Wyoming keeps watch on Colorado's wasting disease

Official says chronic wasting illness has not impacted Wyoming's hunting season

Wyoming officials are closely monitoring the outcome of testing for chronic wasting disease being done on deer in and around the Motherwell Ranch south of Hayden.

"That's fairly close," said Jeff Obrecht, information officer with the Wyoming Game and Fish Department. "We're keeping our fingers crossed the eradication gets them."

Obrecht is talking about the recent discovery of chronic wasting disease in two wild mule deer within the fence of the Motherwell Elk Ranch.

But chronic wasting disease is not a new issue for Wyoming officials.

Animals test positive for the disease every year in Wyoming, with an instance rate between 8 and 15 percent in the endemic area located between Wheatland and Laramie.

Wyoming's endemic area is just north of Colorado's endemic area, which is in Northeastern Colorado.

But like Colorado, the disease had yet to move west.

Wyoming, unlike Colorado, only has one domestic game herd compared to the several that exist in Colorado.

Game farms in Wyoming were outlawed in 1972 but one ranch that already was in business was grandfathered in, Obrecht said.

"That's one advantage Wyoming has is we only have one game farm," he said. "We don't have to worry about it being spread through wild game farms like they do in Colorado."

Obrecht said hunting is not as big an industry in Wyoming as it is in Northwest Colorado, but said it is still an important industry, particularly in the endemic area.

Despite the large number of positive tests for chronic wasting disease in the area, hunting license sales have not decreased.

"Both deer and elk hunting is important here," he said. "Since the disease started getting a lot of attention in 1997, we haven't seen a decline in the number of non-residents putting in for permits. Our non-resident interest has been constant."

Since the disease has been discovered, Wyoming officials have continually tested for it through random sampling in the endemic area, but thus far there has been no effort to eradicate the disease.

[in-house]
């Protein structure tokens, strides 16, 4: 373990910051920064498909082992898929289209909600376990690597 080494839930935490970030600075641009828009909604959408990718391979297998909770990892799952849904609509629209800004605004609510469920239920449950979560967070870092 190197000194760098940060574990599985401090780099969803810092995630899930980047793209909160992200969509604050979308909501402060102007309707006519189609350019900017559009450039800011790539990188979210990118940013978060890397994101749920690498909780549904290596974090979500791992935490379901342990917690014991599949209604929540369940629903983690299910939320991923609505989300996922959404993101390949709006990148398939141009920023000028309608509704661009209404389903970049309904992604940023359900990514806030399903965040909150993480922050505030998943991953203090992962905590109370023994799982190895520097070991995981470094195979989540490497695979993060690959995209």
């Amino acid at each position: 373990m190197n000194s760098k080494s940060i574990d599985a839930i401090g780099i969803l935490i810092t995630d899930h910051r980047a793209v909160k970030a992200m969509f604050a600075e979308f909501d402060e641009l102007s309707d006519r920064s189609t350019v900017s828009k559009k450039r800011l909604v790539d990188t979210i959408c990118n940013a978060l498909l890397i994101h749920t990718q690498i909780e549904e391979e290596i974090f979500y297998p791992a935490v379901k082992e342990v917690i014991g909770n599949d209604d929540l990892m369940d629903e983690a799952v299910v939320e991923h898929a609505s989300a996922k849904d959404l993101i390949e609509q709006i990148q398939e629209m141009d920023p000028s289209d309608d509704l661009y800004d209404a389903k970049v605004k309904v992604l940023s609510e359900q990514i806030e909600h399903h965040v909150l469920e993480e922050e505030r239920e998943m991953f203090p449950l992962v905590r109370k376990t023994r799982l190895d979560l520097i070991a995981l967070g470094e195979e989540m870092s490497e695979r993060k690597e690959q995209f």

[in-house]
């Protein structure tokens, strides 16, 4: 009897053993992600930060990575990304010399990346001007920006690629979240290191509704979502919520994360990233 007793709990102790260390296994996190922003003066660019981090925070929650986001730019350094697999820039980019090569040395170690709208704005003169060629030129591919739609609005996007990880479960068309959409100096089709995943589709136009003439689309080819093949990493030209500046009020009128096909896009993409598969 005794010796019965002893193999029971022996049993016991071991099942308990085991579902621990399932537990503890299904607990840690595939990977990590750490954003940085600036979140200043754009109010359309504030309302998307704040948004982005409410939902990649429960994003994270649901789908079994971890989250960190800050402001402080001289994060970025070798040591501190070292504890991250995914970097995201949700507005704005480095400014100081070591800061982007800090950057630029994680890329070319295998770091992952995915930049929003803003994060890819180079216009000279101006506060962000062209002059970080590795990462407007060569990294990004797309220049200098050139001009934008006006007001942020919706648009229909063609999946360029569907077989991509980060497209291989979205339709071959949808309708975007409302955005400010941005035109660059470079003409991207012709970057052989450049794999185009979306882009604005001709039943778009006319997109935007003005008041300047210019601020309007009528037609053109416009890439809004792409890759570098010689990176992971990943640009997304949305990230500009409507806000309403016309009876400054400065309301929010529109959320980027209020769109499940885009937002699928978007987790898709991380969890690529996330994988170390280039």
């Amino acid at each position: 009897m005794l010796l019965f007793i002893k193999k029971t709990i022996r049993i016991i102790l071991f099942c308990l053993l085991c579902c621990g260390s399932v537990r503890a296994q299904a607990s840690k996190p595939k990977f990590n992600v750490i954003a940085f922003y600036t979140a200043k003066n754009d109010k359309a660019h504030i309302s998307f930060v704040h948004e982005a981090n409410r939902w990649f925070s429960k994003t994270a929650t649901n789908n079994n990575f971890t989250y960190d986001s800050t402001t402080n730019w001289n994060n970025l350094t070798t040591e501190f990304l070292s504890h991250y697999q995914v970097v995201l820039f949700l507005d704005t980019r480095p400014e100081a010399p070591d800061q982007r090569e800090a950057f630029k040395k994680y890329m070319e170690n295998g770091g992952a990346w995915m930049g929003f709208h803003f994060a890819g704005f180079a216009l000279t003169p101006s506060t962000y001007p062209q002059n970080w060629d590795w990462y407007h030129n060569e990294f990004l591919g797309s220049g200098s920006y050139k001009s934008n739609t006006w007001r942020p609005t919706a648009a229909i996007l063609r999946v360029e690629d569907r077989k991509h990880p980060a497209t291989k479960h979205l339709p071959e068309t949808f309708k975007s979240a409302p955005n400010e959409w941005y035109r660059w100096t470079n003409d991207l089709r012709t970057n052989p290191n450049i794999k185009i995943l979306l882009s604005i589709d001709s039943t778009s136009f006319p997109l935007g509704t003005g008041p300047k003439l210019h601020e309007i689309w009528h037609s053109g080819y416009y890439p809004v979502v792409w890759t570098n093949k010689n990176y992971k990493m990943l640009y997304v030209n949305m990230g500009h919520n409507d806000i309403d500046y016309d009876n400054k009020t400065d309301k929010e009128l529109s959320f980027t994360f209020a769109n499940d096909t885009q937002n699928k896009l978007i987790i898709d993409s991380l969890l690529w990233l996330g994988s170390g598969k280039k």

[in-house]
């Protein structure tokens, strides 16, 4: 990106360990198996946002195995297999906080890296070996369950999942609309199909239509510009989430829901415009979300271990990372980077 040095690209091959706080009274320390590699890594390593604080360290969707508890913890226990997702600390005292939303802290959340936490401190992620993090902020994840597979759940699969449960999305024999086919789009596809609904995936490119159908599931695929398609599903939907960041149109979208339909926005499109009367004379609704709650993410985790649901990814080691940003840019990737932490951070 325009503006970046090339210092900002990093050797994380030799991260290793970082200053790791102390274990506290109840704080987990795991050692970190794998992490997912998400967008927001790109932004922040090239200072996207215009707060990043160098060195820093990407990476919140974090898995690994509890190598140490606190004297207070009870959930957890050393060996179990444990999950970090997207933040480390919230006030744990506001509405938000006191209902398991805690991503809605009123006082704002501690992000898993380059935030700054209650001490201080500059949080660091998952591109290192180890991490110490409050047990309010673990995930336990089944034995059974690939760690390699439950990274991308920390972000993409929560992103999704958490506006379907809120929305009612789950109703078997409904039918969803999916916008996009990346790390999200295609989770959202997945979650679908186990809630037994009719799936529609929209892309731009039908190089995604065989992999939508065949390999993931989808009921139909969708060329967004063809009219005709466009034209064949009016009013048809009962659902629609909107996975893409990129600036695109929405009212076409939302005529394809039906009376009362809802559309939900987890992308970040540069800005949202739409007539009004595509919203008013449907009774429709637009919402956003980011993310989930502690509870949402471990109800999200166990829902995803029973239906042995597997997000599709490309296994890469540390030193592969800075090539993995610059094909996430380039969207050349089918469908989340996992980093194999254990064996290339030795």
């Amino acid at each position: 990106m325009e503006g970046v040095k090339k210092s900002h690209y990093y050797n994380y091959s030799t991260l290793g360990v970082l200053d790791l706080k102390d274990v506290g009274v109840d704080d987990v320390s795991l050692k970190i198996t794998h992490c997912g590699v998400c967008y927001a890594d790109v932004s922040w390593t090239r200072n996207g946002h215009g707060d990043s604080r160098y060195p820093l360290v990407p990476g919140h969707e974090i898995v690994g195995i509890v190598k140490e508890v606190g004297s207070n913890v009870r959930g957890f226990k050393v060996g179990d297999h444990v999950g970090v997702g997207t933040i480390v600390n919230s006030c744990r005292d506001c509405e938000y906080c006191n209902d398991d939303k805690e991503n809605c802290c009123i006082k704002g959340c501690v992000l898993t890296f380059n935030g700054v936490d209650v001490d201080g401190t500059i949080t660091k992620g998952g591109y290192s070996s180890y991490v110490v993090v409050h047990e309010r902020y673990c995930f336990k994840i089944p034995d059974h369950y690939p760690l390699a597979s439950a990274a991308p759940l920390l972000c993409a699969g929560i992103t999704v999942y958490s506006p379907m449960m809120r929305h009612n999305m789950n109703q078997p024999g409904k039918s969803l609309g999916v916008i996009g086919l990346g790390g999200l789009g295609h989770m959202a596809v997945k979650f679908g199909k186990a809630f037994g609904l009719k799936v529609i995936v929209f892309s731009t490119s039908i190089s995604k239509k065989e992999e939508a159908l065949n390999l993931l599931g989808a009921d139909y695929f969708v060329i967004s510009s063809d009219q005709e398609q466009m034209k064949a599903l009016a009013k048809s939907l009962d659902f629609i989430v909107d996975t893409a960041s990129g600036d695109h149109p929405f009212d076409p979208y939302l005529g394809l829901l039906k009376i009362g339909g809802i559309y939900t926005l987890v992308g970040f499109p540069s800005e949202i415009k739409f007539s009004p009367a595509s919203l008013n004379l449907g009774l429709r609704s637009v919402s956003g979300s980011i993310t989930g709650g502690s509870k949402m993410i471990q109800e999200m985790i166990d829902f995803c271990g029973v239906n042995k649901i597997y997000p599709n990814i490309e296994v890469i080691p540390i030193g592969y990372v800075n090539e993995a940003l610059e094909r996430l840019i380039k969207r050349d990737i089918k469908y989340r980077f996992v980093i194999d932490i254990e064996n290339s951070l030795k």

"There's been no eradication process," he said. "We use our area as a control to see how we compare to Colorado through its eradication."

Colorado and Wyoming officials have worked together on addressing the issue.

"We're not sure if eradication is needed in Wyoming," he said. "We'd probably look at it harder if the eradication in Colorado is proven to work."

Obrecht said he thinks the situation was handled well at Motherwell Ranch.

"It's our sincere hope the tests on the rest of those animals are negative," he said. "Due to the Department of Wildlife's quick action we hope they might have wiped it out."

Obrecht said current scientific data on chronic wasting disease should be kept in mind when addressing the issue.

The main reason the disease gets so much attention is because it is a relative of mad cow disease, which can infect humans, he said.

But at this point, there's no proof of a human ever contracting chronic wasting disease.

"It's a disease of perception because there is no evidence of it transferring to humans," he said.

"We wouldn't even be talking about this right now if it weren't for the mad cow string. That's what put this in the forefront."

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